Monday 2 September 2013

First Roman War- Part 3

In response to the recent victories of the Qart-Hadashtim, the Romans prepared a new fleet of 140 ships and vowed to take all of the Canaanite cities on Shekelesh one by one.  Two groups were to begin this attack, one of them attacking the port city of Lilibu, and the other landing on Phut itself and raiding the cities there.  The attack on Lilibu was a disaster, as the city's defenders fought hard to hold it from the Romans, who fell back as soon as they saw that victory belonged with the Canaanites.  The raid on Phut also ended in failure, with another storm at sea destroying the Roman ships.  In the north of Shekelesh they made more progress though.  A lot of cities there: Thermae, Panormus, Kephalodon, Ietas, and other cities which belonged to the native Shekelesh tribes of the Sea People and which were allies to the Qart-Hadashtim all fell to the Romans. 

Confident in their recent successes, the Romans again planned another march toward Lilibu, which contained a garrison under command of the general Himilkat.  On the way, they sacked and burned the Greek city of Herklea Minoa, a city said to have been built by Herakles when he defeated the local hero Eryx, but also named after King Minos who had arrived there.  The Romans continued onward to a city held by the Qart-Hadashtim called Drepanan, which had been founded by the island's native tribe called the Elymians.  Meanwhile, the consuls Publius Claudius Pulcher and Lucius Junius Paullus blocked the port of Lilibu with their fleet of ships.  They hoped to starve out the population of the city, forcing them to surrender.  But one brave commander named Hannobaal the son of Abd-Melqart entered the city secretly with food supplies, and brought out the cavalry horses before taking them back to Drepanan.  This he kept repeating several times over.  This was humiliating to the Romans.  They were trying to starve out the inhabitants, and yet they were still being fed by warriors going into the city!

A stela from Lilibu.  A priest (kohan) stands facing symbols associated with the mother goddess Tanit, the palm of his hand raised as a sign of blessing and goodwill.  A brazier stands between him and the goddess, indicating a temple setting.  Above them are three sacred betyls, and above that a crescent associated with Tanit as the Queen of Heaven.  It is all contained within a temple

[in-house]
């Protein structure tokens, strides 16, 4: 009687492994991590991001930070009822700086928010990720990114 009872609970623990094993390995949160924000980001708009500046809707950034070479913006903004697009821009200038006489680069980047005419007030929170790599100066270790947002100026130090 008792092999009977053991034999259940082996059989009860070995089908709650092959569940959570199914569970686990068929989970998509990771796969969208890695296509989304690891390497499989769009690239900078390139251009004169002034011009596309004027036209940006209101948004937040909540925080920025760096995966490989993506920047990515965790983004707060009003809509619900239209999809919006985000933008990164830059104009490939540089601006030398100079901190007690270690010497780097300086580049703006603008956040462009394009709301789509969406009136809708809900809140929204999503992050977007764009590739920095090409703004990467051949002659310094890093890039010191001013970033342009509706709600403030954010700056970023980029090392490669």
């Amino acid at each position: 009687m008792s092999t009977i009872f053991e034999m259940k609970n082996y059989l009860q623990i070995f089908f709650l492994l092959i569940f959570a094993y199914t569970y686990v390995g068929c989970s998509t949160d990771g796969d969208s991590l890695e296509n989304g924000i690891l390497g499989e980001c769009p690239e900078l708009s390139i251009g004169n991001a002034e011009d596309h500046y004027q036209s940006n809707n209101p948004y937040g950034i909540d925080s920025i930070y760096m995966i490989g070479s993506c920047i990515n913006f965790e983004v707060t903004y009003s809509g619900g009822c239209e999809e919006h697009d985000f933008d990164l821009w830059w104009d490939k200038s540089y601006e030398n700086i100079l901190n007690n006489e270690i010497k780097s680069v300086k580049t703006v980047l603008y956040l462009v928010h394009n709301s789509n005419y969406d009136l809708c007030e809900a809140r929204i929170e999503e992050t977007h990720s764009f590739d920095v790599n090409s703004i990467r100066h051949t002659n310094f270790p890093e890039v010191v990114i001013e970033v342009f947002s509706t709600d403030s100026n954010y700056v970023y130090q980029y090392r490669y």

Following this, a brave admiral, a Canaanite from Rodanim called Hannobaal, used a light and fast warship called the quadreme to sail into the shallows around the Roman fleet and speak with the citizens of Lilibu.  He was able to sail from Lilibu back to Qart-Hadasht, and deliver messages from the inhabitants of Lilibu to the Addirim and to the new general, Adherbaal. 

Pulcher, the senior Roman consul, decided to take action and sail to Drepanan, where the defiant Canaanites were using as their main base.  He sailed on a moonless night, but by morning had arrived at the port.  Adherbaal had arrived in Drepanan, and his scouts saw the approach of the Roman ships at dawn.  Adherbaal wasted no time in rushing out to meet him.  He ordered the city to evacuate, and then rushed out of the port and into the open sea with his fleet.  By the time Pulcher realized what was happening, it was too late.  He ordered his ships into battle formation, but they were almost all sunk by Adherbaal's fleet.  Pulcher himself managed to escape and return to Rome, where he was put on trial for sacrilege after throwing the sacred chickens overboard.  He was found guilty, and sentenced to exile from Rome.  The other half of the Roman fleet blocking the port of Lilibu was sunk, and the Romans appointed a military dictator to govern their forces in Shekelesh.  Things were beginning to grow desperate for them.

Triremes from Qart-Hadasht
The Romans had brought much destruction upon the people of Qart-Hadasht.  This was apparent to the 33 year old Abd-Melqart Baraq, a man of mixed Canaanite and Greek ancestry from the Greek city of Cyrene, which was in Phut and just to the west of Egypt.  It was an ancient city, inhabited by Greeks, whom long ago had been in contact with even the Babylonians at the height of their empire.  His family, the Baraqim, named for the great lightning-bolts of the thunder god Hadad, had left Cyrene and had traveled to Qart-Hadasht.  Being of a noble background, Abd-Melqart was well-received into the city.  But Hadad was also known as a sacker of cities, and a proud warrior tradition ran in the family which was named for his weapons.  At 33 years old, Abd-Melqart was still young, but already had three daughters.  That year, a son was born to him, whom he named Hannobaal.  A proud warrior, the Addirim summoned him to appear before them in the Bozrah hill citadel.  He was elected general, and sent to Shekelesh to deal with the Romans there.  The situation, the Addirim explained to him, was dire.  Qart-Hadasht now only controlled two cities in Shekelesh: Lilibu and Drepanan.  Most of their army was away fighting the revolting Numidians elsewhere in Phut.  To make matters worse, the Addirim were faced with internal conflict.  In the governing palace, one of their number had dared to challenge the rest of them.  It was the nobleman Hanno (the same Hanno who was descended from King Hanno IV and had previously fought against the Romans as a general in this war).  Hanno was opposed completely to continuing the war.  Was it his previous failure against the Romans which had motivated him to be like this?  Nobody knew.  What was certain was that he had ordered the fleet of ships commanded by Adherbaal to withdraw from Shekelesh.

It was only with a very small army and a few ships that Abd-Melqart Baraq set out for Shekelesh that year.


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